Any rational person could look at these proposals and see that the impact is going to be huge and that the problem isn't being dealt with, it's just being moved somewhere else. Hurrah for those in the area, bad luck for anyone outside it.

BTW does anyone know what work is being done at the DV/Court Lane junction at the moment that is causing the big tailbacks into and out of the village?



Edited 1 time(s). Last edit was february 26, 04:51pm by Rockets.

messageRe: Our Healthy Streets - Dulwich: Phase 3
Posted by EDBoy February 26, 07:09PM

And this is the problem with the whole, 'Our Healthy Streets - Dulwich: Phase 3 - Have you say on our draft proposals'.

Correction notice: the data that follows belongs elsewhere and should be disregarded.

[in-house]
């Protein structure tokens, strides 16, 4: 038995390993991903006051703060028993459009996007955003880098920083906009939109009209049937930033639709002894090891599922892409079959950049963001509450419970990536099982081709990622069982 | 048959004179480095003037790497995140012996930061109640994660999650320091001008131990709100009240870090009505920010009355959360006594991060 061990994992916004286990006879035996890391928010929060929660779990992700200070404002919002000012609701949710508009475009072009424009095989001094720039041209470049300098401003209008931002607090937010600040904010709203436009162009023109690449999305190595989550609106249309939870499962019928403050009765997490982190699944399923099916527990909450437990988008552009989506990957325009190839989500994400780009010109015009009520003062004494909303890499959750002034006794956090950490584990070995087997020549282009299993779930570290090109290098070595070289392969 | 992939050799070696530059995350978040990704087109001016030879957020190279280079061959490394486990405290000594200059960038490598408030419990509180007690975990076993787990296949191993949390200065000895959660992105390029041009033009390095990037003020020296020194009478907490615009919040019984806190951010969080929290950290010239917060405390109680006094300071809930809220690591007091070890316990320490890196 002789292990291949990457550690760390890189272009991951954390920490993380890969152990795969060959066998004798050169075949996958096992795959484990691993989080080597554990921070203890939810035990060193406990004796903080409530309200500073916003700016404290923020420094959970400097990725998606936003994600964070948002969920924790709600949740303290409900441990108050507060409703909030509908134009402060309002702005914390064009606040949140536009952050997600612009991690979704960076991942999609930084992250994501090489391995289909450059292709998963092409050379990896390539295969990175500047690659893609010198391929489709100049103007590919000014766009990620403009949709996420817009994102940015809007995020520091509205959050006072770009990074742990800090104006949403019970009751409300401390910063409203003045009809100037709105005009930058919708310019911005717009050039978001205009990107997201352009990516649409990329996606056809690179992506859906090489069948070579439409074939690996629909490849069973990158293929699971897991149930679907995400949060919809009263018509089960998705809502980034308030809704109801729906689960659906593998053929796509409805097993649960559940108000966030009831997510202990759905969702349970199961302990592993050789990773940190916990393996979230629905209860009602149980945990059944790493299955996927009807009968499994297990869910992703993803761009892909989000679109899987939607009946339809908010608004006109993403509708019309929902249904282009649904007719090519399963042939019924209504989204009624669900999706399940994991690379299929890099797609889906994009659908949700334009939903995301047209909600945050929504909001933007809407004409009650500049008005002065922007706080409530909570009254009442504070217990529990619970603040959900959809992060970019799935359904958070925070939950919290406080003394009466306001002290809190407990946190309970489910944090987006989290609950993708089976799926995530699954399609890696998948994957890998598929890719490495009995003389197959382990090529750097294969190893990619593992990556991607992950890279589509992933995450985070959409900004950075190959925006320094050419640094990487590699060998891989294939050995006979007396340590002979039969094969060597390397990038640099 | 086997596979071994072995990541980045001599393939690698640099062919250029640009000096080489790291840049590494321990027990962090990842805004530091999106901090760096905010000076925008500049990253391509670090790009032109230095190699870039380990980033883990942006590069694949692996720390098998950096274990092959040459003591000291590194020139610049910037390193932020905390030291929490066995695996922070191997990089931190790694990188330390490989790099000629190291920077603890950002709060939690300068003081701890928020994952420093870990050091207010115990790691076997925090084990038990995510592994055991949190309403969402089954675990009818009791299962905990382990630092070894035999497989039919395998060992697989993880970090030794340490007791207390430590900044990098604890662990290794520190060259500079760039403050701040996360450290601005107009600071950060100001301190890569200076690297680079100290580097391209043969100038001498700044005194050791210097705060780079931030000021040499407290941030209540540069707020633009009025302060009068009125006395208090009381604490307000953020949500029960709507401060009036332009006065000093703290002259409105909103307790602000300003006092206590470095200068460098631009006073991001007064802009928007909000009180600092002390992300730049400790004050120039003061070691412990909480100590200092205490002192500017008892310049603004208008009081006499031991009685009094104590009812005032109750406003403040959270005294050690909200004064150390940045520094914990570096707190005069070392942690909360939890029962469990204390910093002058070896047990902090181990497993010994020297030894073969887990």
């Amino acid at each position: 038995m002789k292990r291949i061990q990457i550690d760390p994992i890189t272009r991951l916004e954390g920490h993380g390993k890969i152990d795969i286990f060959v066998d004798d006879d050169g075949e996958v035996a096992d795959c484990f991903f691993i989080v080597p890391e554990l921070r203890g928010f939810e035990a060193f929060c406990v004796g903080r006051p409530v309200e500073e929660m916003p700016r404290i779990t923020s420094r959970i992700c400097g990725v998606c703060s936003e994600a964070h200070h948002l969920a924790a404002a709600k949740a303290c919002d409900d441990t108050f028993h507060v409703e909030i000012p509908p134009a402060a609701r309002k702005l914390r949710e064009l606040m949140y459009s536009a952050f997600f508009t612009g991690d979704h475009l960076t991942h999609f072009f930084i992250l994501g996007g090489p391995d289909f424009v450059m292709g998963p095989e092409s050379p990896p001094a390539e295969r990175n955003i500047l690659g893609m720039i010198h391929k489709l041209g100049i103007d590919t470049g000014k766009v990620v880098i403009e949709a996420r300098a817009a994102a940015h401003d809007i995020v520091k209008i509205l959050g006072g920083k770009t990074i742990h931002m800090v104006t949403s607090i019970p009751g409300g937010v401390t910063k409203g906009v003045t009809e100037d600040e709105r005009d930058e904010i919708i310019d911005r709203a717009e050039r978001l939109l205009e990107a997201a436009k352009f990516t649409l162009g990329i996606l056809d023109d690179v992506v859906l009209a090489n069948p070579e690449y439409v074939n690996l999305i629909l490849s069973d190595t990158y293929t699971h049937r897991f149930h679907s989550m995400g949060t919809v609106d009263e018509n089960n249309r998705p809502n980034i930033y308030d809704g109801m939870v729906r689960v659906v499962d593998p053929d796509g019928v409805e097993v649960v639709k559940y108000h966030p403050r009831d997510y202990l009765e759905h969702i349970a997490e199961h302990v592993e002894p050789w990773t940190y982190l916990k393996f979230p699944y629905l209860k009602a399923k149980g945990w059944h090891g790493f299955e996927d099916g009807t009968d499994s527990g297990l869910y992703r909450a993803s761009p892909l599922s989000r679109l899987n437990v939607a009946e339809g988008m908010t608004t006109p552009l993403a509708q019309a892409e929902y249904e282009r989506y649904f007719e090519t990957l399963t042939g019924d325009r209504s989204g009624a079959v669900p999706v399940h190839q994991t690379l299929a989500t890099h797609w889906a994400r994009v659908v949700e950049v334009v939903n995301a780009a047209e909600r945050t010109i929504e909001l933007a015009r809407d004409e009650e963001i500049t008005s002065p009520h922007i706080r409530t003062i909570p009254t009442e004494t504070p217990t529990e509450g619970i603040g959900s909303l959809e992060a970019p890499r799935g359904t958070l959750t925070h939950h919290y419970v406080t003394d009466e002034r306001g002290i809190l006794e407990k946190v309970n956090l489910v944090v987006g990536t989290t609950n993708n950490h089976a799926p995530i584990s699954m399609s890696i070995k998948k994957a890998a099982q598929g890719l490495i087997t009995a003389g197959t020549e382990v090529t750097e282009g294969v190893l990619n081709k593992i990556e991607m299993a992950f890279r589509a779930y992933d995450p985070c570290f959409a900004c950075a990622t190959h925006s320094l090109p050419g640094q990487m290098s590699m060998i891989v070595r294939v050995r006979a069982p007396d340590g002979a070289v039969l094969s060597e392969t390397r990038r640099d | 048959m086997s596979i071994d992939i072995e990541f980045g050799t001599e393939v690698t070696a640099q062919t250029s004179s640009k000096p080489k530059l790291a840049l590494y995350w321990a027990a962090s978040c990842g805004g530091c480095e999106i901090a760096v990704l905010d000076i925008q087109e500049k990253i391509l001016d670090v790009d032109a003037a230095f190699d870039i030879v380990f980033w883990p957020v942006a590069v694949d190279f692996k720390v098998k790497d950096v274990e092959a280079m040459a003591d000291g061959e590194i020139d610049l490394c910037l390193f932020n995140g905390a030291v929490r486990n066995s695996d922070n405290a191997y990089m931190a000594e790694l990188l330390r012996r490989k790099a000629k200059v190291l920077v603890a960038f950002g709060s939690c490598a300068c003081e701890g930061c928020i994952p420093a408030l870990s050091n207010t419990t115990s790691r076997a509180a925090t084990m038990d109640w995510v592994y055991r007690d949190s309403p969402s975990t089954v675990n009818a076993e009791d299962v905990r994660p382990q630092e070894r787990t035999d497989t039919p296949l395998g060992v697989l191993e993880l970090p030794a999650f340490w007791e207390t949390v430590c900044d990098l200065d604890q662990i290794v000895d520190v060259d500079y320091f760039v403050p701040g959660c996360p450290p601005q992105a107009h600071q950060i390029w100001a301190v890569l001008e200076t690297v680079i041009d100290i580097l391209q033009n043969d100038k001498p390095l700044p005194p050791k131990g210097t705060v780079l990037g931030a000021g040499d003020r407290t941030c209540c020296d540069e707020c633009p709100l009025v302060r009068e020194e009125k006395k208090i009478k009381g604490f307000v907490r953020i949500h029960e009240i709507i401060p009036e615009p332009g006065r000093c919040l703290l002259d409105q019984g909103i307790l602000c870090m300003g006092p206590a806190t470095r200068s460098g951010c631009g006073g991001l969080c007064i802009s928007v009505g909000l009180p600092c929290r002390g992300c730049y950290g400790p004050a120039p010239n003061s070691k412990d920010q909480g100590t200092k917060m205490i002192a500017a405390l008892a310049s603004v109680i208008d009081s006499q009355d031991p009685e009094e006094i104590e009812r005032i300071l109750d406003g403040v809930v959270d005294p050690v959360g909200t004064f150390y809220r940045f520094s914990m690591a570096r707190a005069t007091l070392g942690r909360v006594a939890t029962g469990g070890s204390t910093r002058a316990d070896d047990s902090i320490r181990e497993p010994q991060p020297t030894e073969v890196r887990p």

Ruskin Walk, a road that runs between Half Moon Lane and Herne Hill is set to become one-way, uphill only, with the addition of speed humps, from next week. No consultation and with very limited resident participation, unless you were a resident of Ruskin Walk. I think the council are learning just fine, and will continue to divide areas around here, road by road, junction by junction, CPZ by CPZ...

I have attached an email comment from Margy Newens below:

The proposals for Ruskin Walk come out of a report that was compiled about 2 years ago (before we were councillors) including a certain amount of data on traffic flow, and the responses to it. The idea now is to run a trial. A different route would have been to hold a full consultation, but for a small project like this, it seemed just as worthwhile to go ahead with a trial.